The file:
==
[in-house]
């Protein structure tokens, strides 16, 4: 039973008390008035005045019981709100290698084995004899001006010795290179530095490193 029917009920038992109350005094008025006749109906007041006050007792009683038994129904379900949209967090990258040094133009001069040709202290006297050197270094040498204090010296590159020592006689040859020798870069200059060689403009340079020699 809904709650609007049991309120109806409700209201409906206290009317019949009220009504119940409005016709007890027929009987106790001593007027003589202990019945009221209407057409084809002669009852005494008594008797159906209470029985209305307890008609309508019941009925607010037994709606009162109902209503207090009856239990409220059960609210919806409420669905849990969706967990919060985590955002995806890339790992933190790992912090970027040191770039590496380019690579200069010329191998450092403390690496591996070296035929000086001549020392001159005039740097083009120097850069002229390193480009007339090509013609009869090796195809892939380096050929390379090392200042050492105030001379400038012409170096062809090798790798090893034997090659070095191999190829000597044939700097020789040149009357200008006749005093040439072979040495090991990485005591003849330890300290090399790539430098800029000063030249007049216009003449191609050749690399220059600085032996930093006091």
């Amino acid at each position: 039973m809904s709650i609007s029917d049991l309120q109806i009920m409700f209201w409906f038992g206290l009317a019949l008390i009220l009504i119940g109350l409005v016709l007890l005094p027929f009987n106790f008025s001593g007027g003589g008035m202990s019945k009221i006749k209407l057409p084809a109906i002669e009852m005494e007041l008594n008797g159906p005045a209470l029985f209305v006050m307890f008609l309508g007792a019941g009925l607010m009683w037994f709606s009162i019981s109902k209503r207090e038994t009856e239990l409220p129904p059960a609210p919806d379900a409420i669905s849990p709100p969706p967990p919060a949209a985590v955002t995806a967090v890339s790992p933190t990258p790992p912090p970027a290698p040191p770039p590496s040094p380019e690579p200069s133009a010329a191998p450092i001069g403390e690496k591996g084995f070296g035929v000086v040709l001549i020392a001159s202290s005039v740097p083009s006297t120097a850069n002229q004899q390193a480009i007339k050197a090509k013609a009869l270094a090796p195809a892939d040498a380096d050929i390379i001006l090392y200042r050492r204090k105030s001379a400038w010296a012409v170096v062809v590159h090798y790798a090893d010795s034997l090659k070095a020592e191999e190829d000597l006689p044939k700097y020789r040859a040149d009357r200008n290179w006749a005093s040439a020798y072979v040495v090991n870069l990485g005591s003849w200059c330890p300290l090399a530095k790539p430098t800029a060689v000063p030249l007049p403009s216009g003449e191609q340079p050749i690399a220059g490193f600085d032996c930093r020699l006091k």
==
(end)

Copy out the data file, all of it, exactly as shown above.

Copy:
[in-house]
């Protein structure tokens, strides 16, 4: 039973008390008035005045019981709100290698084995004899001006010795290179530095490193 029917009920038992109350005094008025006749109906007041006050007792009683038994129904379900949209967090990258040094133009001069040709202290006297050197270094040498204090010296590159020592006689040859020798870069200059060689403009340079020699 809904709650609007049991309120109806409700209201409906206290009317019949009220009504119940409005016709007890027929009987106790001593007027003589202990019945009221209407057409084809002669009852005494008594008797159906209470029985209305307890008609309508019941009925607010037994709606009162109902209503207090009856239990409220059960609210919806409420669905849990969706967990919060985590955002995806890339790992933190790992912090970027040191770039590496380019690579200069010329191998450092403390690496591996070296035929000086001549020392001159005039740097083009120097850069002229390193480009007339090509013609009869090796195809892939380096050929390379090392200042050492105030001379400038012409170096062809090798790798090893034997090659070095191999190829000597044939700097020789040149009357200008006749005093040439072979040495090991990485005591003849330890300290090399790539430098800029000063030249007049216009003449191609050749690399220059600085032996930093006091």
């Amino acid at each position: 039973m809904s709650i609007s029917d049991l309120q109806i009920m409700f209201w409906f038992g206290l009317a019949l008390i009220l009504i119940g109350l409005v016709l007890l005094p027929f009987n106790f008025s001593g007027g003589g008035m202990s019945k009221i006749k209407l057409p084809a109906i002669e009852m005494e007041l008594n008797g159906p005045a209470l029985f209305v006050m307890f008609l309508g007792a019941g009925l607010m009683w037994f709606s009162i019981s109902k209503r207090e038994t009856e239990l409220p129904p059960a609210p919806d379900a409420i669905s849990p709100p969706p967990p919060a949209a985590v955002t995806a967090v890339s790992p933190t990258p790992p912090p970027a290698p040191p770039p590496s040094p380019e690579p200069s133009a010329a191998p450092i001069g403390e690496k591996g084995f070296g035929v000086v040709l001549i020392a001159s202290s005039v740097p083009s006297t120097a850069n002229q004899q390193a480009i007339k050197a090509k013609a009869l270094a090796p195809a892939d040498a380096d050929i390379i001006l090392y200042r050492r204090k105030s001379a400038w010296a012409v170096v062809v590159h090798y790798a090893d010795s034997l090659k070095a020592e191999e190829d000597l006689p044939k700097y020789r040859a040149d009357r200008n290179w006749a005093s040439a020798y072979v040495v090991n870069l990485g005591s003849w200059c330890p300290l090399a530095k790539p430098t800029a060689v000063p030249l007049p403009s216009g003449e191609q340079p050749i690399a220059g490193f600085d032996c930093r020699l006091k």